Lu, Jia and Weber, Ian (2008) Chinese government and software copyright: manipulating the boundaries between public and private. International Journal of Communication, 2. pp. 81-99.
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China’s entry into the global networked society has raised considerable debate over what benefits are derived from the development and expansion of information and communication technologies (ICTs) locally and globally. From a global perspective, such connectivity has created the capacity for China to communicate and share information through new developments in ICTs, particularly those related to the Internet. However, such developments raise two sets of hotly debated issues critical to the credibility and stability of China’s membership to the global networked society: access and civil liberties. According to Nicol (2003), access deals with making it possible for everyone to use the Internet and other media. Meanwhile, civil liberties include “human rights such as freedom of expression, the right to privacy, the right to communicate, and intellectual property rights” (p. 11). Without diminishing the critical issues over human rights, the major concern of the international business community has been China’s failure to deal adequately with intellectual property violations. Since the mid-1990s, western countries, led by the United States, have directed criticism at China’s infringement of intellectual property rights. Even under the World Trade Organization (WTO) Agreement, which provides more transparency through laws, regulations, administrative rules and judicial decisions on intellectual property protection (Panitchpakdi & Clifford, 2002), countries have criticized China’s inability to adequately meet the standards set by international laws on intellectual property despite efforts by the Beijing government. To address the issue, China was listed in 2005 as a priority country under the “Special 301” provision of the United States Trade Act of 1974. This provision identifies foreign countries that deny adequate and effective protection of intellectual property or fair an equitable market access for United States’ business or individuals that rely on intellectual property protection (United States Trade Representative, 2005). Responding to international pressure, China has attempted to make dramatic and substantive changes in legislative, regulations and policymaking processes relating to intellectual property rights (IPR). However, Mertha (2005) argues that the Chinese government faces internal pressures that constrain IPR protection. For example, China, as a developing country, wants to increase the diffusion of new technologies, innovation and information to close the widening gap between China and the developed world (Mertha, 2005; Stein & Sinha, 2002). Meanwhile, patriotism and traditional Confucian values add to normative responses to uncontrolled private ownership, including the limited-term monopoly conferred by IPR (Mertha, 2005; Yu, 2001). This article explores the Chinese government’s strategies to deal with external and internal challenges surrounding software copyright. We focus our analysis specifically on how the government addresses public-private dimensions of software copyright in economics and politics to support these multiple and often competing objectives. To do this, we employ a triadic framework of public-private distinction to analyze the state’s strategies to manage external and internal challenges emerging from global software enforcement.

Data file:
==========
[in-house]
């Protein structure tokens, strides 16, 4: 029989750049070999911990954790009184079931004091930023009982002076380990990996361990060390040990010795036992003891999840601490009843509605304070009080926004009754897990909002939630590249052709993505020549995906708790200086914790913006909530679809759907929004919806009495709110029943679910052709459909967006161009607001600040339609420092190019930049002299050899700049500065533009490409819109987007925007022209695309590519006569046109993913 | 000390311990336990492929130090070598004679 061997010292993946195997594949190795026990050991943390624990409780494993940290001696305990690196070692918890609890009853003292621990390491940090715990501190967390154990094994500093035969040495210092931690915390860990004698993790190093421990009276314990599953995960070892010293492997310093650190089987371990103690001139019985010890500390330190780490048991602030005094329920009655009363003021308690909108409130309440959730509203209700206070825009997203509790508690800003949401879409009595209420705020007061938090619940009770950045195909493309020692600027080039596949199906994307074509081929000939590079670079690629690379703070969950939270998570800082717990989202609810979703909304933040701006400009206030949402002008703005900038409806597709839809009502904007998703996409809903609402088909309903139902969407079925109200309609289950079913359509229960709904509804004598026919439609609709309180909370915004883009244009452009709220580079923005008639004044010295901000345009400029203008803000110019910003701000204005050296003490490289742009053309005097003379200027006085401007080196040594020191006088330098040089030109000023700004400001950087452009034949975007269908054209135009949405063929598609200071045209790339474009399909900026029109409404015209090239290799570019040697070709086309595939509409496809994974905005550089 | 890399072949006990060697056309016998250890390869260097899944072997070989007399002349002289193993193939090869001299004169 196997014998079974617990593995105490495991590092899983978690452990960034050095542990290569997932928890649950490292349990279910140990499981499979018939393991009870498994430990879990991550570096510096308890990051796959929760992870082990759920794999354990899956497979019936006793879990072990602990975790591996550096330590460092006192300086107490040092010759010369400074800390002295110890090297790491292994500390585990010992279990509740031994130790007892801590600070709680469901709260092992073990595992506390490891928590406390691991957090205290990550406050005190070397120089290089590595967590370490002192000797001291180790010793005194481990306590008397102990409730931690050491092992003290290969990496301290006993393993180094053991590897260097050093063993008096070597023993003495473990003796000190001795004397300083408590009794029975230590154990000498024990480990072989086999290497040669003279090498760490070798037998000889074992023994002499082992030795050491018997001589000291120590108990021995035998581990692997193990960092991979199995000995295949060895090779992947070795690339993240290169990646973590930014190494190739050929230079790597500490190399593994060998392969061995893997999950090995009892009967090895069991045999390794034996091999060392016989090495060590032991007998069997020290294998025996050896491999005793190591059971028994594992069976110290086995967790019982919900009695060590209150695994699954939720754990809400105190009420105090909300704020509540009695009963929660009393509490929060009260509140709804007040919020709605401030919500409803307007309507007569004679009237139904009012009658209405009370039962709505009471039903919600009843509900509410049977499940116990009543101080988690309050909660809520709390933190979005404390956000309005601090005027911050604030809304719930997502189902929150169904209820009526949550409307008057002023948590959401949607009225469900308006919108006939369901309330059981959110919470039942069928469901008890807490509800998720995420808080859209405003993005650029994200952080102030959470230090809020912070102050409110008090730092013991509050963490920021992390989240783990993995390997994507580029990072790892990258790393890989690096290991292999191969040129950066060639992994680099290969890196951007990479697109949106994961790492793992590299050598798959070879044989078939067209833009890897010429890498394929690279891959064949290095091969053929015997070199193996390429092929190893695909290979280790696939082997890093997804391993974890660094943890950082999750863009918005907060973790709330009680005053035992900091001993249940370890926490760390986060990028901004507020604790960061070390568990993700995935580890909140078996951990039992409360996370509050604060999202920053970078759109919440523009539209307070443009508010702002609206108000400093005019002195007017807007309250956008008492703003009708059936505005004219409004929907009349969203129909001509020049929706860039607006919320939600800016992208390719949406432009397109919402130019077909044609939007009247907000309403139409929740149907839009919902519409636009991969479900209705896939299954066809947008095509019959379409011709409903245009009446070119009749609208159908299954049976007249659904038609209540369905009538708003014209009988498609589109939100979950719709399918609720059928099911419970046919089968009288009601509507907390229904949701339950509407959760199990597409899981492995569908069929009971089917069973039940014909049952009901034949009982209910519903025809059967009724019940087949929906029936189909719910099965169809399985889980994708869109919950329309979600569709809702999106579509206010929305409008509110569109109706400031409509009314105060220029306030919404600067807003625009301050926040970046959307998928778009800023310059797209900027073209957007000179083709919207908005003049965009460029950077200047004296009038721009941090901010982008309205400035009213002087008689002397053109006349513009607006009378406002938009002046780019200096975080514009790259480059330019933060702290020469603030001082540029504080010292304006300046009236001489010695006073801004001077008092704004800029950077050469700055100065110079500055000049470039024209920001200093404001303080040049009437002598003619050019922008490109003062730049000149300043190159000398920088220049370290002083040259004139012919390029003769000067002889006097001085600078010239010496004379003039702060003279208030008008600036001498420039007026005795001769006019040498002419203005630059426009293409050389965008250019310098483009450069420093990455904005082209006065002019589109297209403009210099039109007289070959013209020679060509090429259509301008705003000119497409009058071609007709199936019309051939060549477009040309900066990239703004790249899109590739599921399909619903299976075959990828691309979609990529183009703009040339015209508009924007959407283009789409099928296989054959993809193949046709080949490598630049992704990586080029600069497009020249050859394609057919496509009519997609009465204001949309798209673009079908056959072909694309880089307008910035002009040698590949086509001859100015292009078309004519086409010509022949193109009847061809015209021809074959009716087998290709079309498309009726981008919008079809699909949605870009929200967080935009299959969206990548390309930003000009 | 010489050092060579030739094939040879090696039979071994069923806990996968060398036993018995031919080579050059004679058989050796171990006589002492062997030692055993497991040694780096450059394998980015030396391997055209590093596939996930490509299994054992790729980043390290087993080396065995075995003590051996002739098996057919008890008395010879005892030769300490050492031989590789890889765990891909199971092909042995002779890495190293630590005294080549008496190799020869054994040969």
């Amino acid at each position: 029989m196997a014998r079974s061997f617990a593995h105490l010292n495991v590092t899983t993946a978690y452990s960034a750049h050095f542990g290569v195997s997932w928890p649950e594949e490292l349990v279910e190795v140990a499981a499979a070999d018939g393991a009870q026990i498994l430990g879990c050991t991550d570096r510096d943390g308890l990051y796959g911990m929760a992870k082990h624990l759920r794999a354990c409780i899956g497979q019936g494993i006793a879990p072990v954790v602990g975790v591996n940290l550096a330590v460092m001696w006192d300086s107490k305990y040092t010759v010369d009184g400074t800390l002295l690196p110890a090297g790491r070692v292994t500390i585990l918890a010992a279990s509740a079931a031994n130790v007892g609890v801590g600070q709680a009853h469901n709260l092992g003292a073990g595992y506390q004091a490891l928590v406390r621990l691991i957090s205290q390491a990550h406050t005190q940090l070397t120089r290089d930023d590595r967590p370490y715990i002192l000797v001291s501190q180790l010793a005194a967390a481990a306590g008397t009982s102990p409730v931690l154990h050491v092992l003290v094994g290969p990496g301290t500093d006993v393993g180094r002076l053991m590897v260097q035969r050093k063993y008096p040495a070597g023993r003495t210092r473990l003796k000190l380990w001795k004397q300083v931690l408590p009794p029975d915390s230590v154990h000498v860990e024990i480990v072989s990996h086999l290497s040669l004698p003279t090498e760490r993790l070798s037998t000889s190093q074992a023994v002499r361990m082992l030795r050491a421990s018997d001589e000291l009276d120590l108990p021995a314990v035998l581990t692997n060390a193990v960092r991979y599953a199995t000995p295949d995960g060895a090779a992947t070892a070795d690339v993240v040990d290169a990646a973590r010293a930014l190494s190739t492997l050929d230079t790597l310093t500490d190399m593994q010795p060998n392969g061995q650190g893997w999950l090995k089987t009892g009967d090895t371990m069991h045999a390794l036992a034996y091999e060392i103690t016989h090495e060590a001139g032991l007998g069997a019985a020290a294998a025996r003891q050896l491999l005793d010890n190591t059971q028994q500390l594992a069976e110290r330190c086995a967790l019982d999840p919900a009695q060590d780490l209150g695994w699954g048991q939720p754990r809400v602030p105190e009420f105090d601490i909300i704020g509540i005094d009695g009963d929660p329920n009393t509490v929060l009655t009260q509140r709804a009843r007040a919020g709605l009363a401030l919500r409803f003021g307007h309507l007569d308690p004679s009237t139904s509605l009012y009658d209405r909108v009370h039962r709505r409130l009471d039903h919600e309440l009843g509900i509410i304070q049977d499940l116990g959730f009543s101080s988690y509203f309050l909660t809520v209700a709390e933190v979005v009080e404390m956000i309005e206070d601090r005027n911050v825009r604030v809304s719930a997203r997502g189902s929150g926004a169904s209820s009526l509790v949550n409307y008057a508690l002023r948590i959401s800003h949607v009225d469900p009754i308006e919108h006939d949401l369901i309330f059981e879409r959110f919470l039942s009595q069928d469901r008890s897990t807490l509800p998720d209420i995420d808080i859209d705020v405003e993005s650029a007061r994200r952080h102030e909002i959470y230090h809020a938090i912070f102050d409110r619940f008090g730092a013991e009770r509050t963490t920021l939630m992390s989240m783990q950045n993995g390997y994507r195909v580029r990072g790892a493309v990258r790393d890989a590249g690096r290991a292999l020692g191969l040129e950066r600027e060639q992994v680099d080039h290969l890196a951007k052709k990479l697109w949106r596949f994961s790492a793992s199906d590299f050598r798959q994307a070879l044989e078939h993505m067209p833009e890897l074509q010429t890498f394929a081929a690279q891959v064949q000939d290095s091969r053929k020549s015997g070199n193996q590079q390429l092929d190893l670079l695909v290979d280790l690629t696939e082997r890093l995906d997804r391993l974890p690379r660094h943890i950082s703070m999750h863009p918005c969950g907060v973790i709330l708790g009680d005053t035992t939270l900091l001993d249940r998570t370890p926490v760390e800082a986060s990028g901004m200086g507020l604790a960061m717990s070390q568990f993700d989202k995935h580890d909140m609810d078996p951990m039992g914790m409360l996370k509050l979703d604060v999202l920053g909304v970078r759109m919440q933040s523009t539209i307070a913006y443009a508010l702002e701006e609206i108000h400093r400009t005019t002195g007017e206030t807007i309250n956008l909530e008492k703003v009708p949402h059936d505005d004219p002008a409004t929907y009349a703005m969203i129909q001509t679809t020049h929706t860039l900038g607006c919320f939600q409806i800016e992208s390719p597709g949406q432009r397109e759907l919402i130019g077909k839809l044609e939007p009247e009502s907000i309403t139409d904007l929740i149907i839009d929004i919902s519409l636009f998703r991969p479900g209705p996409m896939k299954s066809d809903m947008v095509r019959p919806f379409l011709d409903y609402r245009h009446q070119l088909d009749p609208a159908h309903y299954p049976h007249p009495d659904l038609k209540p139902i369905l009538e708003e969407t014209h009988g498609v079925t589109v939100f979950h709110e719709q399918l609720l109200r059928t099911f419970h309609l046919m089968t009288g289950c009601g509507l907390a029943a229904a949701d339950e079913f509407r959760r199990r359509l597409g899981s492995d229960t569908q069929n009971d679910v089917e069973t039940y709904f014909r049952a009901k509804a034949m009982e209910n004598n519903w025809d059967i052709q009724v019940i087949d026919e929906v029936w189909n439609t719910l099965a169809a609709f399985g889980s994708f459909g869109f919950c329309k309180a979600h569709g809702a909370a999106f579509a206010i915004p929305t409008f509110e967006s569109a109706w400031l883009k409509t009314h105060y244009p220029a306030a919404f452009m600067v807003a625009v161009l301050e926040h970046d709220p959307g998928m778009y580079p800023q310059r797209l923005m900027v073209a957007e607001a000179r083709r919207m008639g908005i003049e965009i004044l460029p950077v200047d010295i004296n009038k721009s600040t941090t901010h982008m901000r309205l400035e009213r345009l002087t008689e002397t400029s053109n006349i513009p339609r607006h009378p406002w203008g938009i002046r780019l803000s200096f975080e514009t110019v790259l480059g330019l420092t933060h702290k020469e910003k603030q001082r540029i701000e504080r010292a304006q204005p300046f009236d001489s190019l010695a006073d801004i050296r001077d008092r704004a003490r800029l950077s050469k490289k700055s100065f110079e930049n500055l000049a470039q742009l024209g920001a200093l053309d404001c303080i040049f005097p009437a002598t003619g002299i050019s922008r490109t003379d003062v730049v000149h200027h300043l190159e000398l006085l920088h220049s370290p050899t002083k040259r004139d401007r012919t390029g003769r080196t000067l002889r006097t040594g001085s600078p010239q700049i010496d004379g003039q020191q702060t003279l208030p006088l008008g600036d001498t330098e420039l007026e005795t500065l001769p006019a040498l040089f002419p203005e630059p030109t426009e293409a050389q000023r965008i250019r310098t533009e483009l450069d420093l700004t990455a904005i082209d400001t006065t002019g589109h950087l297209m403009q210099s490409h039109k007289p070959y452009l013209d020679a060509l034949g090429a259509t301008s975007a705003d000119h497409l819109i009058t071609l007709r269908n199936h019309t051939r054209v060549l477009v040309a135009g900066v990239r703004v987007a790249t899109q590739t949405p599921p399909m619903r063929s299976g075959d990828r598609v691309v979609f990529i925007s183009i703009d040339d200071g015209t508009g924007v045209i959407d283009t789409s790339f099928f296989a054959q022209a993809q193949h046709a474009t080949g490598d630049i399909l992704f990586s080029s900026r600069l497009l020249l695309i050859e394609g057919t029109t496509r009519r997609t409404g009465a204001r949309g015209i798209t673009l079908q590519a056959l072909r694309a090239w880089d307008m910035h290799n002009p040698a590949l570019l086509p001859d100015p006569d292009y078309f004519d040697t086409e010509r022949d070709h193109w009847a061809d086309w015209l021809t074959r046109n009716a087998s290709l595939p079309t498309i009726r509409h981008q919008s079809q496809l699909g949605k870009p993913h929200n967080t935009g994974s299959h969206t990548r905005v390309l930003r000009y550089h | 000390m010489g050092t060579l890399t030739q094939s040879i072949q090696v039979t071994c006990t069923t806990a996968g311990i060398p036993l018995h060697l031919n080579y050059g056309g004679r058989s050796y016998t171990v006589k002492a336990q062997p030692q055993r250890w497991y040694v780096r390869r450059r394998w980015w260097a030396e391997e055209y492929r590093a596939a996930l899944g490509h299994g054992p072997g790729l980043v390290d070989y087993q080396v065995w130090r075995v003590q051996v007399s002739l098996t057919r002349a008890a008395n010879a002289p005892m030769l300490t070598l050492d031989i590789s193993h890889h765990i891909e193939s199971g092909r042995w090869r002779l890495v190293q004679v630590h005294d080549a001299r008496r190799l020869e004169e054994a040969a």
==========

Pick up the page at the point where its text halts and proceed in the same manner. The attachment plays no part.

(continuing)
|Item Type:||Article (Commonwealth Reporting Category C)|
|Additional Information:||Open Access Journal. Attached paper wrongly annotated as being vol. 1 2008, but is, in fact in vol. 2 2008.|
|Uncontrolled Keywords:||China; government; software; copyright; software piracy; illegal duplication|
|Depositing User:||ePrints Administrator|
|Date Deposited:||11 May 2010 04:30|
|Last Modified:||29 Aug 2013 06:22|
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